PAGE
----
Reality TV vs. the Traditional World of Dance: Envisioning the Future

Ann Marie DeAngelo, Choreographer, Producer, Director, former principal dancer with the Joffrey Ballet

1. What do you see as the major issues in the dance world today?

I see a very deep-rooted issue, which has to do with the ability to have a vision or dream, and stick to that goal over the long-term, which is nearly impossible in our fragmented society and in our culture today. This is more about the creative process than economics.

2. How are changes in arts funding impacting careers?

The thing about the lack of arts funding, is there’s a lack of time to rehearse and to create, therefore there’s no process happening. We’re losing the ability to coach work, which is how you develop the art, and if you can’t do that, you basically have a sort of half-baked creativity that gets thrown up on stage.

What that does to young dancers, is require they learn quickly and they can easily get injured.  The industry is trying to figure it out. In fact I was just resetting a piece I choreographed for a company where exactly that happened  Companies are saying, “how can we deliver the same product in less time with less funds, and maintain the same standard?”  It is emblematic but companies have more productions to deliver with the same or less time, and maybe more dancers, but also more dancers they have to replace.

3. Is the field more entrepreneurial?

I think the field is very entrepreneurial, in the sense that there seem to me to be more dancers wanting to be choreographers and directors.  But it doesn’t mean creators are having an easy time producing good work, or much due to the lack of funds, and more people wanting exposure.

4. Is social media changing the relationship with the audience?

The only thing I can say in regards to audience building for a dance company is that with the onset of ‘So You Think You Can Dance’ and ‘Dancing with the Stars’, it’s the first time in America where dance has been on a main channel. So now it’s okay to be a choreographer, and for a guy to have tight pants on and dance, but I don’t think that’s necessarily increasing the performing arts audience. Schools are growing. But now there’s a dichotomy in what they’re teaching – there’s the traditional route, which is ballet, modern, musical theater; and then there’s the commercial route.  There is a whole new dance competition circuit evolving that I am not really a fan of.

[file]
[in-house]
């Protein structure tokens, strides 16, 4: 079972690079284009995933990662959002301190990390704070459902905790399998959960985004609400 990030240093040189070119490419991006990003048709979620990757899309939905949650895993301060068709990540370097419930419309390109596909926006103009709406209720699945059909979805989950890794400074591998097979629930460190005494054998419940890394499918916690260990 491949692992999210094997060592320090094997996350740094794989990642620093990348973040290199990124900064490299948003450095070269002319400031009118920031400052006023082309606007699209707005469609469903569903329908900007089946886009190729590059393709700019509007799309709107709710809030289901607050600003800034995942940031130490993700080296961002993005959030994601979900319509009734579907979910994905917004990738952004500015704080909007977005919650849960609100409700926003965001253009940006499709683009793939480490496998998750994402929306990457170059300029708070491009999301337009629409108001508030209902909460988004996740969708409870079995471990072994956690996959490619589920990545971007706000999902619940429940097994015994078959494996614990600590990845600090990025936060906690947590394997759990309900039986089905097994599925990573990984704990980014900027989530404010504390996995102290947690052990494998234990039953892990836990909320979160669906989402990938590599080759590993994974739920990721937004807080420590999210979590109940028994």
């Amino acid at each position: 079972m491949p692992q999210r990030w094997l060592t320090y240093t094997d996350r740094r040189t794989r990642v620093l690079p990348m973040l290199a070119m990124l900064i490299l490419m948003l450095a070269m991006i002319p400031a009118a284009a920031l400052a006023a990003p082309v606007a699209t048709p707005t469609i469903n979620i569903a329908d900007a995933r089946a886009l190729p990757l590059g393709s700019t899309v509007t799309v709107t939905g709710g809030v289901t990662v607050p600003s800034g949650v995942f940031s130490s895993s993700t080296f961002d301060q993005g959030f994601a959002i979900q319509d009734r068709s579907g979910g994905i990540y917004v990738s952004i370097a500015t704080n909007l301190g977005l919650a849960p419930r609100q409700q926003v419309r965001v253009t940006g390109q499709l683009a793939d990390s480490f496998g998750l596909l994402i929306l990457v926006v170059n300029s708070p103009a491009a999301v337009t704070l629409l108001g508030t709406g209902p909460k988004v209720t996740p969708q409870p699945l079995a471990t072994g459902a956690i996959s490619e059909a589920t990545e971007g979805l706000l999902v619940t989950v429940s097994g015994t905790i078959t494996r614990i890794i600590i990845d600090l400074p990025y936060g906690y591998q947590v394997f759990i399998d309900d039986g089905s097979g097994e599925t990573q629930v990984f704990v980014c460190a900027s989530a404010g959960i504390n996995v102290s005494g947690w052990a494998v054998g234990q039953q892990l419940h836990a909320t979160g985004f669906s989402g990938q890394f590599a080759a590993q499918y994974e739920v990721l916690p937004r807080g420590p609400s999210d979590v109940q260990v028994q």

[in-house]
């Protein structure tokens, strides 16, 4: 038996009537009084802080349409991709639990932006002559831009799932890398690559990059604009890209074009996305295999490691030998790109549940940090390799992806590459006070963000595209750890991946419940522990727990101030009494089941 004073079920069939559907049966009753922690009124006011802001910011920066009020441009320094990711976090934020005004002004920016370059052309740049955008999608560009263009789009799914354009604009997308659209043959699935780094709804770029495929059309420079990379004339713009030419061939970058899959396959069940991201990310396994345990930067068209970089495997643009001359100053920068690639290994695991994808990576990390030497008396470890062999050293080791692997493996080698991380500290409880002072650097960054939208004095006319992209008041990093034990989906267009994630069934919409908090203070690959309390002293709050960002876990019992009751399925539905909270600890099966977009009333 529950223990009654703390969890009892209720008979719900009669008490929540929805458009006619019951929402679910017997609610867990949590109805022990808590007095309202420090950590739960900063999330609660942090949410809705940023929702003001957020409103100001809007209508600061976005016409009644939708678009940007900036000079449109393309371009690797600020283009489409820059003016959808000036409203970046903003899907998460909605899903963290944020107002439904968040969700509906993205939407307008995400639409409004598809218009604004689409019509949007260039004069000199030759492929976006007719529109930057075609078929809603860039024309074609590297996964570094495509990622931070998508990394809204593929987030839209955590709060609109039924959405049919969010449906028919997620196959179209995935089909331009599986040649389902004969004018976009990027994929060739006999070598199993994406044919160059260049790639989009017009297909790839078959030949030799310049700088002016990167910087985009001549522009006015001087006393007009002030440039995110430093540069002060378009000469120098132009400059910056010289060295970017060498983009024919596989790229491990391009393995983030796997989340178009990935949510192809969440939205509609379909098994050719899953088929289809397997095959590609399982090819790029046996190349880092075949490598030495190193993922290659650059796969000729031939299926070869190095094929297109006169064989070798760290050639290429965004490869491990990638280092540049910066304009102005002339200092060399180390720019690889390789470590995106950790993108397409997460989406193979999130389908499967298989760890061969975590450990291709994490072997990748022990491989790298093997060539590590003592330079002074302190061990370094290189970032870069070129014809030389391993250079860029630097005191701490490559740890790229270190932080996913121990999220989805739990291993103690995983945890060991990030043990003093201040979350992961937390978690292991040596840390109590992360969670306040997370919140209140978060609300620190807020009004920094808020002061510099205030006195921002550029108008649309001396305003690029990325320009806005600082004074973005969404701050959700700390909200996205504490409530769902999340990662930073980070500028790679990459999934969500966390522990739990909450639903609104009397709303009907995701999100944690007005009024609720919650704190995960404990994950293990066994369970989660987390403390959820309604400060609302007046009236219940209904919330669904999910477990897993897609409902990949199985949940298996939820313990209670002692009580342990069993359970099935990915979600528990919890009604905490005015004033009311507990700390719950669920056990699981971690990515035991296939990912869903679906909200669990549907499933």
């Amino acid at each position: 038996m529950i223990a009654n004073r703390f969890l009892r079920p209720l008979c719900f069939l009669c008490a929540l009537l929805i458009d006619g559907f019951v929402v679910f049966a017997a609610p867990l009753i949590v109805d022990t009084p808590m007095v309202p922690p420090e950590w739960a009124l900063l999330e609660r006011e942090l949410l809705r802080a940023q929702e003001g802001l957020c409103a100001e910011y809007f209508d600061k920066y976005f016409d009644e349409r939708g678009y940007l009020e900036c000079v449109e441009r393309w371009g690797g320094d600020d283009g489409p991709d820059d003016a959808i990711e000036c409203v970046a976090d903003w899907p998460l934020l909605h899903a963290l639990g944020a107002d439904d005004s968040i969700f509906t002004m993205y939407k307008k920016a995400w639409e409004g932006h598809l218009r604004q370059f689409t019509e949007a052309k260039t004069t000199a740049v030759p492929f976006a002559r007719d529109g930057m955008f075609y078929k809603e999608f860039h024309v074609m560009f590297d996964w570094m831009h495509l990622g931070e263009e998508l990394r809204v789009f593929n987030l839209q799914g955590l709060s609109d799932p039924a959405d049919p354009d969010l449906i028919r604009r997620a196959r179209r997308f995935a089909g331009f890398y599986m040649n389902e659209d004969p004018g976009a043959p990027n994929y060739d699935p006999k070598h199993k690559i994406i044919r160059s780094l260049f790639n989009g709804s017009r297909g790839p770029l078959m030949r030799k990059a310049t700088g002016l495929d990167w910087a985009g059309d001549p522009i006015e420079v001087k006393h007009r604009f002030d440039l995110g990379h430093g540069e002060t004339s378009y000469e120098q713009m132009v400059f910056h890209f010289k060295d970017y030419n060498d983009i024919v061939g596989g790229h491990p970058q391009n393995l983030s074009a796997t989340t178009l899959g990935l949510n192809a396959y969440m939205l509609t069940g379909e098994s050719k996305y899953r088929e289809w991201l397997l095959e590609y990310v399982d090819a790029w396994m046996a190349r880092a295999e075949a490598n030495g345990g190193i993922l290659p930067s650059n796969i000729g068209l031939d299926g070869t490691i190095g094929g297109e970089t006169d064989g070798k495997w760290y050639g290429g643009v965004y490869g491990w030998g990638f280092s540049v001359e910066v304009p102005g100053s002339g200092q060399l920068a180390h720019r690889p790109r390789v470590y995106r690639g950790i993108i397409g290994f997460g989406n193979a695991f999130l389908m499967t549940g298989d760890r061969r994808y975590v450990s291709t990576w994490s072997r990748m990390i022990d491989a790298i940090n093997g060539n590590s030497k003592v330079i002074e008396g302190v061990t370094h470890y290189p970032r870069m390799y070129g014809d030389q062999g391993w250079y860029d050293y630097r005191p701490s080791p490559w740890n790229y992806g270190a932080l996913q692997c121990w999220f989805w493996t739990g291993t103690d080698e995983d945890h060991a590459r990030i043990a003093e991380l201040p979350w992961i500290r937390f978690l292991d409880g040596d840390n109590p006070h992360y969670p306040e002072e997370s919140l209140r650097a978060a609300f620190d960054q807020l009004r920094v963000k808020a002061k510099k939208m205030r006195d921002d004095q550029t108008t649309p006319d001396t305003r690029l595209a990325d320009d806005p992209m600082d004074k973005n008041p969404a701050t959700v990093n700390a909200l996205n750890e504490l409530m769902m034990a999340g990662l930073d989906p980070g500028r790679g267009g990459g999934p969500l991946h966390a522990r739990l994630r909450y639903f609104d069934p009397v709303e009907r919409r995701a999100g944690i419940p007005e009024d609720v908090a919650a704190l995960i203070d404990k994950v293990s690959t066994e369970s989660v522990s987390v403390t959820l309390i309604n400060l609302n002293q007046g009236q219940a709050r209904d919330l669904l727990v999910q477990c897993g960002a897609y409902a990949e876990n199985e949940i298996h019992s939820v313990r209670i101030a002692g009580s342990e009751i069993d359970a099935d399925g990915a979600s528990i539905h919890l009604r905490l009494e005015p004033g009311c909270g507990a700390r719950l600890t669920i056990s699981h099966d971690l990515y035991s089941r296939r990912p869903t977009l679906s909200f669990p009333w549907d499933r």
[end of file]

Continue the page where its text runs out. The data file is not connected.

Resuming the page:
These are big industry, as the recent article in the New York Times said, where you’re taking young kids, teaching choreography and claiming it’s dance. It’s not. It’s really based on gymnastics, then they teach some pirouettes, some jazz and some hip-hop moves, and have these thirteen-year-olds learning choreography with no foundation.

I think everyone is trying to figure out how to use social media. Certainly Justin Bieber got discovered, and Susan Boyle wouldn’t be Susan Boyle without it. I just don’t know how that translates for others. I do think you need to put your work on the web, since there are now scouts who look for talent there. I think it’ll work well for some and not for others. In a way, there are more outlets and opportunities.

5. Why did you pursue your career in such a multifaceted way?

My aesthetic to blend and work in a multifaceted way actually started when I was struggling as a ballet dancer to get into a company. I was too small for most directors and, even though I was a virtuoso and powerhouse (not words you usually attach to ballerinas), I was outside the box. My dream was to one day have a company of misfits – versatile authentic artists – who were also outside the box. That turned into everything I ended up doing as a choreographer, director and producer…..mixing dance forms – and working in a cross-pollinating way. It creates a unique product that can’t be repeated – something you can only experience and take in the magical impact  of once. This may also be the future.